courts

NTSB rules all drones can be grounded by FAA

NTSB rules all drones can be grounded by FAA

If you’ve got a drone, the FAA might soon be able to ground you. According the the National Transportation Safety Board (NTSB), the Federal Aviation Administration’s existing rules governing “aircraft” can apply to drones and remote controlled aircraft. In deciding the case, the NTSB’s board said the current FAA definitions “draw no distinction between whether a device is manned or unmanned”. The board also said “we acknowledge the definitions are as broad as they are clear, but they are clear nonetheless.”

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Fitbit data being used in court as evidence of injury

Fitbit data being used in court as evidence of injury

If you sit idle long enough, your fitness tracker may nudge you to get up and move around. It’s a means to keep you active, and one person is now claiming she can’t respond to those vibrations on her wrist. In a Canadian court, one woman is trying to use data from her Fitbit to prove injuries suffered from an accident leave her a shell of her former, active self. Whether or not that will work is another story altogether.

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Yahoo: Government made us give info to PRISM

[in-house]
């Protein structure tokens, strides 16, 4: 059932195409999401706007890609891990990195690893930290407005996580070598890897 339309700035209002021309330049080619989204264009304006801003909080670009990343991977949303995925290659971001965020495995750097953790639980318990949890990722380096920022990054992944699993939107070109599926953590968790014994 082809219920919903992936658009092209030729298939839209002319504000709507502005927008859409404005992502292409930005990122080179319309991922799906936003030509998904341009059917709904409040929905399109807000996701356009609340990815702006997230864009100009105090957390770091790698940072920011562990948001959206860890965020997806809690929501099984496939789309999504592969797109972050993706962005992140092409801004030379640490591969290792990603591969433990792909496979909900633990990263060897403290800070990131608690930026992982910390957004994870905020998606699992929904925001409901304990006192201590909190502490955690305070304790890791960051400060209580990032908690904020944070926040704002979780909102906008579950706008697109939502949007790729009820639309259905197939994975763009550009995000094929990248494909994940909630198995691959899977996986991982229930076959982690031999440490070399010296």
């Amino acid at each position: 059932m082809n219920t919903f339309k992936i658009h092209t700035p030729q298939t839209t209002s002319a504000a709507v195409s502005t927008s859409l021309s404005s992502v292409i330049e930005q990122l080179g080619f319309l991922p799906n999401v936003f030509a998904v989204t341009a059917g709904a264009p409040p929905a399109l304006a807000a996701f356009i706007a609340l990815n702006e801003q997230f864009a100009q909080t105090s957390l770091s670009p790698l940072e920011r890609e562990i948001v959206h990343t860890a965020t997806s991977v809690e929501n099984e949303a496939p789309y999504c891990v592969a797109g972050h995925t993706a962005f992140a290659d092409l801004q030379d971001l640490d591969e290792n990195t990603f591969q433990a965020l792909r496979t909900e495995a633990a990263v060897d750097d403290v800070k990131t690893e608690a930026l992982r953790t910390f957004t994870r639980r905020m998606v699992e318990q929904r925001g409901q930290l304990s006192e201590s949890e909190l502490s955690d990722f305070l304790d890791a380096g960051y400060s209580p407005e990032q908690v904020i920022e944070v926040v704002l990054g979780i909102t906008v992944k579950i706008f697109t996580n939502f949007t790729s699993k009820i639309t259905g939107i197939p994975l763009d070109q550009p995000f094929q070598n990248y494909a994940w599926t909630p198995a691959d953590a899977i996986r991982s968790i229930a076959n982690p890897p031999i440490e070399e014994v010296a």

Yahoo: Government made us give info to PRISM

When PRISM first leaked, the tech companies involved in such a program were a major concern. Just about every major conduit for your digital info was listed, including Yahoo. Now it seems Yahoo’s participation in PRISM may have been under heavy duress, and under penalty of a massive fine.

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Copyright Office: Supreme Court was right about Aereo

Copyright Office: Supreme Court was right about Aereo

Aereo is putting up a valiant effort, but they’ve been dealt another major blow in their fight to stay alive. The US Copyright Office has ruled that Aereo cannot be deemed a cable company under the terms of the Copyright Act. This comes after a Supreme Court ruling which effectively dug Aereo’s hole for them.

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Appeals Court rules location tracking needs a warrant

Appeals Court rules location tracking needs a warrant

A court has ruled obtaining information on the location data in your device without a warrant violates the fourth amendment of the Constitution. In a robbery trial in Florida, part of the evidence against the convicted was his cell phone location data. Noting he made calls around the time and place the robberies occurred, the state could effectively place him at the scene.

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